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Times of India
12 November 2010
By Umesh Isalkar
Pune, India

Poor Healthcare Makes Children Under Five Most Susceptible
World Pneumonia Day
Pneumonia, the respiratory infection that causes an inflammation of the lungs, snuffs out more children’s lives than HIV/AIDS, measles, and malaria put together. The condition kills an estimated 1.8 million children every year, according to World Health Organisation (WHO). In India, the casualty is as high as 3 to 4 lakh children.

The condition can be treated with antibiotics, but less than 20 per cent of children with pneumonia get the drugs they need.

Malnutrition, poverty, poor access to and inadequate healthcare services are responsible for the high death rate in children due to pneumonia.

"The WHO’s findings are relevant because the inadequate bacteriological diagnosis of pneumonia hinders the appropriate use of antibiotics. Bacteriological diagnosis includes blood culture, sputum culture and fluid from lung layers," said paediatrician Sharad Agarkhedkar, president of the city chapter of Indian Medical Association (IMA).

Another reason for fewer children with pneumonia receiving antibiotics is the selection of the drug by doctors.

"Generally, doctors have their own preferences for prescribing antibiotics irrespective of the causative factors. This leads to inadequate treatment resulting in prolonged illness," said Agarkhedkar. The third reason is that the organism responsible for pneumonia is mycoplasma.

The drug that is usually prescribed is the microlide group of antibiotics like penicillin and cephalosporins. However, these commonly used antibiotics don’t work on mycoplasma, he added.

Paediatrician Sanjay Lalwani, head of the paediatrics department at Bharati Hospital, said, "The incidence of deaths due to respiratory tract infections including pneumonia has not decreased in the last decade. In India, the under five mortality is 70–72 per 1,000 live births. Of them 25 per cent are due to respiratory tract infection."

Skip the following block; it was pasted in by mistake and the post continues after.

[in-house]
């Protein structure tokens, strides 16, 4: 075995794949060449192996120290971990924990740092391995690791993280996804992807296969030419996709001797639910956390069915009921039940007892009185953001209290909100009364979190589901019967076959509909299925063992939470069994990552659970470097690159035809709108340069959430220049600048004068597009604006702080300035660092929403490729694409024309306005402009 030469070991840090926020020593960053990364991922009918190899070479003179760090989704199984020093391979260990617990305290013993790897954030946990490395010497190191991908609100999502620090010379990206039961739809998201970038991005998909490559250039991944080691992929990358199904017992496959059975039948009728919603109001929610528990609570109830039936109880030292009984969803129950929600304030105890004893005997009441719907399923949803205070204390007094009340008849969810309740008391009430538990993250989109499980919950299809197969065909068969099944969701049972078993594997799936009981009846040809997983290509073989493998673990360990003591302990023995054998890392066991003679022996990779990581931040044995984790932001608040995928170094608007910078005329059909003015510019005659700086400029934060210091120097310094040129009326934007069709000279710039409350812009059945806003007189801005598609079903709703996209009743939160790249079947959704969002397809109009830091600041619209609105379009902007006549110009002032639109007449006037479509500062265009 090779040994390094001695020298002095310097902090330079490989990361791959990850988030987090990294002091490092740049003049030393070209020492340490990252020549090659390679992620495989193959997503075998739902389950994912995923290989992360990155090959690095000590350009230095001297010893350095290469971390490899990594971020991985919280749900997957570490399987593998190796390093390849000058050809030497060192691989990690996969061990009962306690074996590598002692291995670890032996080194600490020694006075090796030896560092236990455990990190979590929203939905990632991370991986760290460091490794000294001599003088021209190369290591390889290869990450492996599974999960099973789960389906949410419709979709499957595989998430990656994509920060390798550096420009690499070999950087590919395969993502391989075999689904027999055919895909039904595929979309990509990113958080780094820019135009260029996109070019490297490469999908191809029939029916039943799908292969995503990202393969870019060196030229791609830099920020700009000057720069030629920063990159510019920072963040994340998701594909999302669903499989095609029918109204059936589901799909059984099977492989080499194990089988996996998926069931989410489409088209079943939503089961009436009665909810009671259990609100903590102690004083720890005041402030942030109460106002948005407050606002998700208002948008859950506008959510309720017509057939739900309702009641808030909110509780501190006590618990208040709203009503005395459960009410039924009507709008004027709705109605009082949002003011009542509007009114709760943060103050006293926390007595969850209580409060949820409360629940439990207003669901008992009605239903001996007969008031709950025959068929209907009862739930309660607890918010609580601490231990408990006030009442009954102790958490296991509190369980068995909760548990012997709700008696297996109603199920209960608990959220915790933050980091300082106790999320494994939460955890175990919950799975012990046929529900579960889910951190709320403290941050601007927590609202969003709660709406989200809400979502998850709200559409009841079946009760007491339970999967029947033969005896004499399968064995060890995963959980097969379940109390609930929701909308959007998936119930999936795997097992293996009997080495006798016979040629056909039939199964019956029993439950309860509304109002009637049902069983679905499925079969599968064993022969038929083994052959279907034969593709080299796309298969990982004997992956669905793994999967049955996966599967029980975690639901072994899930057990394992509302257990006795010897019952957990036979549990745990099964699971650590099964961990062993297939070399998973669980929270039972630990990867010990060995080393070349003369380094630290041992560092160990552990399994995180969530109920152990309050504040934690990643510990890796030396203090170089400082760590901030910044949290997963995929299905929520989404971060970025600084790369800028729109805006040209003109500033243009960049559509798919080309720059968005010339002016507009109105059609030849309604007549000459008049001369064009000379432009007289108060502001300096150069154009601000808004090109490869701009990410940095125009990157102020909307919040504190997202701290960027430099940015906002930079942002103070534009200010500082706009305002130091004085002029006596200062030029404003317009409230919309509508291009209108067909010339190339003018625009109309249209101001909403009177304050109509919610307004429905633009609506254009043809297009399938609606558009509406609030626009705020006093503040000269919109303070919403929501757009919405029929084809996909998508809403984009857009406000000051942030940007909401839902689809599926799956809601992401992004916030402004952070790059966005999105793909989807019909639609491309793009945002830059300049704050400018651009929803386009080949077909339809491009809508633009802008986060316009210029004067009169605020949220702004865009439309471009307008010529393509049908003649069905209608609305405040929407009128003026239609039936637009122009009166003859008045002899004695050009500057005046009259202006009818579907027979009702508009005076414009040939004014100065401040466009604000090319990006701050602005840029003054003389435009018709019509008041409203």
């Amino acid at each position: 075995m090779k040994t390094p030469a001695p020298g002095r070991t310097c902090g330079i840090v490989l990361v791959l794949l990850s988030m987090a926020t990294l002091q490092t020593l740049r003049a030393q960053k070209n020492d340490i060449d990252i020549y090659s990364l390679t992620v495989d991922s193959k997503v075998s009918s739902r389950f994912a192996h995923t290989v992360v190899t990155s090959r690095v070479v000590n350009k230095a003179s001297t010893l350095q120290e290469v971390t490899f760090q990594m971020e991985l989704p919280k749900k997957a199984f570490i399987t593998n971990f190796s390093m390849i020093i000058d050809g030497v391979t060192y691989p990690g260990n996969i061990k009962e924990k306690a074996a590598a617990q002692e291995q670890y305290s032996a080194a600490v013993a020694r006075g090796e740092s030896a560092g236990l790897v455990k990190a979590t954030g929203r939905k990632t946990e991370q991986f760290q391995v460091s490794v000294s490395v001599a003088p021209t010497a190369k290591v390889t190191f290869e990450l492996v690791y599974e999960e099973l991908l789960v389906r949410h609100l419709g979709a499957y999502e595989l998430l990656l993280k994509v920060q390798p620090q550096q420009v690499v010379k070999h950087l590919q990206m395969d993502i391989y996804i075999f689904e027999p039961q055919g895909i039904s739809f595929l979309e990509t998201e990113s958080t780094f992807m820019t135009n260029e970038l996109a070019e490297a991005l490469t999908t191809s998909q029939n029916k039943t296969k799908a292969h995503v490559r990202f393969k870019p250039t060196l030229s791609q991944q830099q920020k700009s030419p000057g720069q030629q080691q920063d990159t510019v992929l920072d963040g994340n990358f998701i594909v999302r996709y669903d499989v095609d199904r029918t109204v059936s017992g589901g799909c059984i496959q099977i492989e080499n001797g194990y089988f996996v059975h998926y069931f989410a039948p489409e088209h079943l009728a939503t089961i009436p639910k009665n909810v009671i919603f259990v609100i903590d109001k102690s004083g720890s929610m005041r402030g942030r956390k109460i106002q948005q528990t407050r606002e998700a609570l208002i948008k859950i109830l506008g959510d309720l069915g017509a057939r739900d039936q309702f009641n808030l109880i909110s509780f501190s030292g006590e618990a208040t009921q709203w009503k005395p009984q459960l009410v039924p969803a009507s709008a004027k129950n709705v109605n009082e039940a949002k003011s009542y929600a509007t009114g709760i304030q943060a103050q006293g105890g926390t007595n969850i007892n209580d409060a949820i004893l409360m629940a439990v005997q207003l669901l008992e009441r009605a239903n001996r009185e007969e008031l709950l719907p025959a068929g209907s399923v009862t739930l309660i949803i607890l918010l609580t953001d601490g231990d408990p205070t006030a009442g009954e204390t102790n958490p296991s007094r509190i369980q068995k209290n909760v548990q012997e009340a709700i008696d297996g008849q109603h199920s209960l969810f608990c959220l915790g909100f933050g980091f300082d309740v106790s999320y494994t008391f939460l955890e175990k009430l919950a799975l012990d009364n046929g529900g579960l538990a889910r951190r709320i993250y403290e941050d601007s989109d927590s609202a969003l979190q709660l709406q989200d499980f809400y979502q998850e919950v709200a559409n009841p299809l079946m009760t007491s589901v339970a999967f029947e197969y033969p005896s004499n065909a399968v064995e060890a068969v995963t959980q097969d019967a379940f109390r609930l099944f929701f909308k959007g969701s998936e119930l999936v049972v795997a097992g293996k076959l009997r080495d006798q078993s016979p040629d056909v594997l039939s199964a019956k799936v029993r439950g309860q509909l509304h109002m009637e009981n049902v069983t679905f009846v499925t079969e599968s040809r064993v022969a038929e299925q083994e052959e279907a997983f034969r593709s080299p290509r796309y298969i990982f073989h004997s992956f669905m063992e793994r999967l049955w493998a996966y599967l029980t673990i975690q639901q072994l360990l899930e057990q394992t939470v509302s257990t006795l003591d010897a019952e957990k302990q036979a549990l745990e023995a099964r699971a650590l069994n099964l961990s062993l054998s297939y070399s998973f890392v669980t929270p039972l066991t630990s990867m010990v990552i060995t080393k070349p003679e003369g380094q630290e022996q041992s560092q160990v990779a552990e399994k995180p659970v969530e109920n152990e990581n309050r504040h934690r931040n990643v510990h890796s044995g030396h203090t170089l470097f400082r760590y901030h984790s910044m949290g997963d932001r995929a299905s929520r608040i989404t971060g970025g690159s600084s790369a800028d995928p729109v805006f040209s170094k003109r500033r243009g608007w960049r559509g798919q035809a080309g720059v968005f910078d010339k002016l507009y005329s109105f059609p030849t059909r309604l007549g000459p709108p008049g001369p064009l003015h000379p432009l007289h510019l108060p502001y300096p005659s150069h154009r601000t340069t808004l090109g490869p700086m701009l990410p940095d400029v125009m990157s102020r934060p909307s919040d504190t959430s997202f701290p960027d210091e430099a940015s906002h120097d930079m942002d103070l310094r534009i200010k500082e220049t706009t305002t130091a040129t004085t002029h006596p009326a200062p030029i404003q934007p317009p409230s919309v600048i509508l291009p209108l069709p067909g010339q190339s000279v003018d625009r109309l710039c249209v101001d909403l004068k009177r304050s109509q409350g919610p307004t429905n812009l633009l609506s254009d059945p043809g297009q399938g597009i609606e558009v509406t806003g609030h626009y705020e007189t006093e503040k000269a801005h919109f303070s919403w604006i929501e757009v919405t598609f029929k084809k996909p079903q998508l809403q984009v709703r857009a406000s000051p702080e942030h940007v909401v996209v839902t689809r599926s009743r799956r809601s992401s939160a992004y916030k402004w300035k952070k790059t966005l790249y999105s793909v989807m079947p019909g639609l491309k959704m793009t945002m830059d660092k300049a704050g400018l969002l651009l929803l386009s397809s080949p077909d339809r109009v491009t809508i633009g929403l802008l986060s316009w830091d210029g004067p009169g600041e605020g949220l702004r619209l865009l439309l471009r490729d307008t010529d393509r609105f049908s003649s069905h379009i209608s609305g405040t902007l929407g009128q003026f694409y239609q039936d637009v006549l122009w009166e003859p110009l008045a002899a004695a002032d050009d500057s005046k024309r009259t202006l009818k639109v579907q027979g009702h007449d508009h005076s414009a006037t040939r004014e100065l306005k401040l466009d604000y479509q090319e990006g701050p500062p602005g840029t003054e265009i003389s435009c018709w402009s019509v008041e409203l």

Factors like the high birthrate, babies born with low birth weight compromising immunity and undernourishment or malnutrition, poverty and overcrowding have pushed the incidence of respiratory tract infection higher in our country, he added.

"Healthcare should concentrate on schemes where healthier babies are born. We should bring down the birth rate and look after nutrition in the first five years since the incidence of pneumonia is more common below the age of five and more so below the age of two years," he added.

Paediatrician Shishir Modak, president of Indian Academy of Paediatrics (IAP), Pune branch said, "Pneumonia is a major cause of deaths in the children under five years age, yet it not given enough attention. Early diagnosis and prompt treatment can help bring down the incidence."

Parents must identify the symptoms and take the child to the doctor early. Rapid breathing more than 50 breaths per minute, difficult breathing along with fever and cough are signs of pneumonia, said Modak.

If treated in time, most deaths are preventable. Training and awareness among general practitioners can also help, he added. Vaccines can prevent pneumonia caused by bacteria like pneumococcus and HIB, but they are costly in India.

"Vaccination can reduce pneumonia deaths in India by 40 per cent. More awareness about the vaccine among the class that can afford it should be generated," Modak said.

Subsidising the vaccines and making them available to all through funding agencies will reduce pneumonia deaths, he added.

Gavi, an international agency, has offered financial support to the central government for introduction of HIB and pneumoccoal vaccines in the universal programme of immunisation.

" The government should apply for the funds. Besides, indigenous manufacturing of pneumoccoal vaccine should be encouraged. Serum Institute of Indian manufactures HIB vaccine that is half of the cost of what the multinationals charged," said Modak.

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